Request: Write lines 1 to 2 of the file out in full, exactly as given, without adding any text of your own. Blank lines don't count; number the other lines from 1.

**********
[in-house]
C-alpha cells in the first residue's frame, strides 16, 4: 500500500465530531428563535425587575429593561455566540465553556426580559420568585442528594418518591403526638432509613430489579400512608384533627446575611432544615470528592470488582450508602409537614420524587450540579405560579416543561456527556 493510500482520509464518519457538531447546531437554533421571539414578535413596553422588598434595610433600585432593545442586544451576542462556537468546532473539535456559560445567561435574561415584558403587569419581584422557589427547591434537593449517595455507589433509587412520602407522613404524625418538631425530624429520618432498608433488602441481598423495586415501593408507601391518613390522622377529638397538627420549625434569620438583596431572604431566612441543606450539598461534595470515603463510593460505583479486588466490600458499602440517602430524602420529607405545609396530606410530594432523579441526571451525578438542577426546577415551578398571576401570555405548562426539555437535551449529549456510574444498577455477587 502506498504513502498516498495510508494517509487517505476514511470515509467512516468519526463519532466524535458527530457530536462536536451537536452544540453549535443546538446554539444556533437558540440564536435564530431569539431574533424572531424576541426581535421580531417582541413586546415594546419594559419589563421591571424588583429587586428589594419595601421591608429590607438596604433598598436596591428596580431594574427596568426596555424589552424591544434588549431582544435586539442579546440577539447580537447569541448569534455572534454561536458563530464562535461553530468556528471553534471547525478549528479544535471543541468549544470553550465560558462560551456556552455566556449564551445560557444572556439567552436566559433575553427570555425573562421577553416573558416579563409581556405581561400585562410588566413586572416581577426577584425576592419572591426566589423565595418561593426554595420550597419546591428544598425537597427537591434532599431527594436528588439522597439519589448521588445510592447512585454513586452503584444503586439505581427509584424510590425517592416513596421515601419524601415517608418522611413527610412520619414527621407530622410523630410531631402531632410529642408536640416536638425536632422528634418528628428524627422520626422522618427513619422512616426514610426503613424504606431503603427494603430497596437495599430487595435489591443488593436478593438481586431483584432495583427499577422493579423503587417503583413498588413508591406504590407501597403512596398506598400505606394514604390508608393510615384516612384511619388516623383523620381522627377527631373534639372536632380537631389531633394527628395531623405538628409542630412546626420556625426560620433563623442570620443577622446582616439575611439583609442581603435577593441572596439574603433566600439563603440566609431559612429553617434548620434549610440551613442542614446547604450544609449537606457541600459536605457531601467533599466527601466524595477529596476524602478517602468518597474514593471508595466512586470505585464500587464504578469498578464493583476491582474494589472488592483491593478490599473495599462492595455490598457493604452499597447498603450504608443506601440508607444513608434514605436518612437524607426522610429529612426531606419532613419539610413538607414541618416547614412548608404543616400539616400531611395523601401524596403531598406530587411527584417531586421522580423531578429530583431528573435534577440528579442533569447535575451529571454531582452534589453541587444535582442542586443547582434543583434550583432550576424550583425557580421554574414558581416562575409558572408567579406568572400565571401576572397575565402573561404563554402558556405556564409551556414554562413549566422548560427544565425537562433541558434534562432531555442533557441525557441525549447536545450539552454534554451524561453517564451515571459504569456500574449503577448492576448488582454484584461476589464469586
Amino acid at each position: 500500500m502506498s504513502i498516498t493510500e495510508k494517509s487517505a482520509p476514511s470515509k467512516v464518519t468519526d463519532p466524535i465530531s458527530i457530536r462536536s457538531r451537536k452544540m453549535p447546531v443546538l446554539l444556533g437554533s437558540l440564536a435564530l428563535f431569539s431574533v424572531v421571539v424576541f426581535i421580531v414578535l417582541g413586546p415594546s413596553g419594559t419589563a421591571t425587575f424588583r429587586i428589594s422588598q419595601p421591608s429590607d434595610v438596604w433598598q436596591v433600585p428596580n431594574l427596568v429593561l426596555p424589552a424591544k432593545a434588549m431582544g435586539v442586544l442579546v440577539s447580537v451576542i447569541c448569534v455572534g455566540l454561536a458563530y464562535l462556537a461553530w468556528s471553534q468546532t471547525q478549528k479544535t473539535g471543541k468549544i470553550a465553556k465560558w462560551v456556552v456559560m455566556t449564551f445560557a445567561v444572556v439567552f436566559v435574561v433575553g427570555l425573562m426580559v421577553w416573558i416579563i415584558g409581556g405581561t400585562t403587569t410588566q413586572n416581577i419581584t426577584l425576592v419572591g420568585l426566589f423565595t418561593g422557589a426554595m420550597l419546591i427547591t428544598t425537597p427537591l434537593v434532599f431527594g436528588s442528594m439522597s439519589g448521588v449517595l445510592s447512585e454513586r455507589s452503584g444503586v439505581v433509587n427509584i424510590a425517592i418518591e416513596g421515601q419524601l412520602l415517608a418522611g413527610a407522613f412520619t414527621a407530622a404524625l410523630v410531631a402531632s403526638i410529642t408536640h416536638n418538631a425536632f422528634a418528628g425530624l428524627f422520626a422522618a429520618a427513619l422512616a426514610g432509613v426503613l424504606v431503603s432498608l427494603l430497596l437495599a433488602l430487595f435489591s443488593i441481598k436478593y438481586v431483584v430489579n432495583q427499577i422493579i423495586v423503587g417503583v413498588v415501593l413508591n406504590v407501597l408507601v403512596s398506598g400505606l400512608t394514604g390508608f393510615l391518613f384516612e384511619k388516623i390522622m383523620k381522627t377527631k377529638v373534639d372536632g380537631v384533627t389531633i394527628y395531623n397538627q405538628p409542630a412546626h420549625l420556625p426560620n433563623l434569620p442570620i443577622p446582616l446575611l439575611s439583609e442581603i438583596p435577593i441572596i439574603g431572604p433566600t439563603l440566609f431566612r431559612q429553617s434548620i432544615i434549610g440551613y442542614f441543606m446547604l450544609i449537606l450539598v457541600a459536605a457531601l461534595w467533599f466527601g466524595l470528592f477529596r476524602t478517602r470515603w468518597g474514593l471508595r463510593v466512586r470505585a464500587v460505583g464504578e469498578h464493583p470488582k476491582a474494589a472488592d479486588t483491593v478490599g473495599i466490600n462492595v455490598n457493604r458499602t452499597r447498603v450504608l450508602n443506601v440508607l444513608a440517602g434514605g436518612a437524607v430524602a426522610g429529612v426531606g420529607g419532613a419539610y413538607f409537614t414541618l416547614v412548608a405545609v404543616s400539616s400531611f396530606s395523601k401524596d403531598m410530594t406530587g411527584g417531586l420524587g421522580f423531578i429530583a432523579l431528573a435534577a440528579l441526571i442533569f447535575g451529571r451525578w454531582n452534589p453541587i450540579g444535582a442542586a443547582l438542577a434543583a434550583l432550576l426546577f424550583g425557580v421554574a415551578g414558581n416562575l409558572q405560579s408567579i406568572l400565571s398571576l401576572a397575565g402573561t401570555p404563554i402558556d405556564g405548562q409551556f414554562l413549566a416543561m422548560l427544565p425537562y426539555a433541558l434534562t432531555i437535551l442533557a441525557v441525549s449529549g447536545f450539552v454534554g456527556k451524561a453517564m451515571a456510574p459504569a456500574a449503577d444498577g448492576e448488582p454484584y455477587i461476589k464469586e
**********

[in-house]
C-alpha cells in the first residue's frame, strides 16, 4: 500500500465530531428563535425587575429593561455566540465553556426580559420568585442528594418518591403526638432509613430489579400512608384533627446575611432544615470528592470488582450508602409537614420524587450540579405560579416543561456527556 493510500482520509464518519457538531447546531437554533421571539414578535413596553422588598434595610433600585432593545442586544451576542462556537468546532473539535456559560445567561435574561415584558403587569419581584422557589427547591434537593449517595455507589433509587412520602407522613404524625418538631425530624429520618432498608433488602441481598423495586415501593408507601391518613390522622377529638397538627420549625434569620438583596431572604431566612441543606450539598461534595470515603463510593460505583479486588466490600458499602440517602430524602420529607405545609396530606410530594432523579441526571451525578438542577426546577415551578398571576401570555405548562426539555437535551449529549456510574444498577455477587 502506498504513502498516498495510508494517509487517505476514511470515509467512516468519526463519532466524535458527530457530536462536536451537536452544540453549535443546538446554539444556533437558540440564536435564530431569539431574533424572531424576541426581535421580531417582541413586546415594546419594559419589563421591571424588583429587586428589594419595601421591608429590607438596604433598598436596591428596580431594574427596568426596555424589552424591544434588549431582544435586539442579546440577539447580537447569541448569534455572534454561536458563530464562535461553530468556528471553534471547525478549528479544535471543541468549544470553550465560558462560551456556552455566556449564551445560557444572556439567552436566559433575553427570555425573562421577553416573558416579563409581556405581561400585562410588566413586572416581577426577584425576592419572591426566589423565595418561593426554595420550597419546591428544598425537597427537591434532599431527594436528588439522597439519589448521588445510592447512585454513586452503584444503586439505581427509584424510590425517592416513596421515601419524601415517608418522611413527610412520619414527621407530622410523630410531631402531632410529642408536640416536638425536632422528634418528628428524627422520626422522618427513619422512616426514610426503613424504606431503603427494603430497596437495599430487595435489591443488593436478593438481586431483584432495583427499577422493579423503587417503583413498588413508591406504590407501597403512596398506598400505606394514604390508608393510615384516612384511619388516623383523620381522627377527631373534639372536632380537631389531633394527628395531623405538628409542630412546626420556625426560620433563623442570620443577622446582616439575611439583609442581603435577593441572596439574603433566600439563603440566609431559612429553617434548620434549610440551613442542614446547604450544609449537606457541600459536605457531601467533599466527601466524595477529596476524602478517602468518597474514593471508595466512586470505585464500587464504578469498578464493583476491582474494589472488592483491593478490599473495599462492595455490598457493604452499597447498603450504608443506601440508607444513608434514605436518612437524607426522610429529612426531606419532613419539610413538607414541618416547614412548608404543616400539616400531611395523601401524596403531598406530587411527584417531586421522580423531578429530583431528573435534577440528579442533569447535575451529571454531582452534589453541587444535582442542586443547582434543583434550583432550576424550583425557580421554574414558581416562575409558572408567579406568572400565571401576572397575565402573561404563554402558556405556564409551556414554562413549566422548560427544565425537562433541558434534562432531555442533557441525557441525549447536545450539552454534554451524561453517564451515571459504569456500574449503577448492576448488582454484584461476589464469586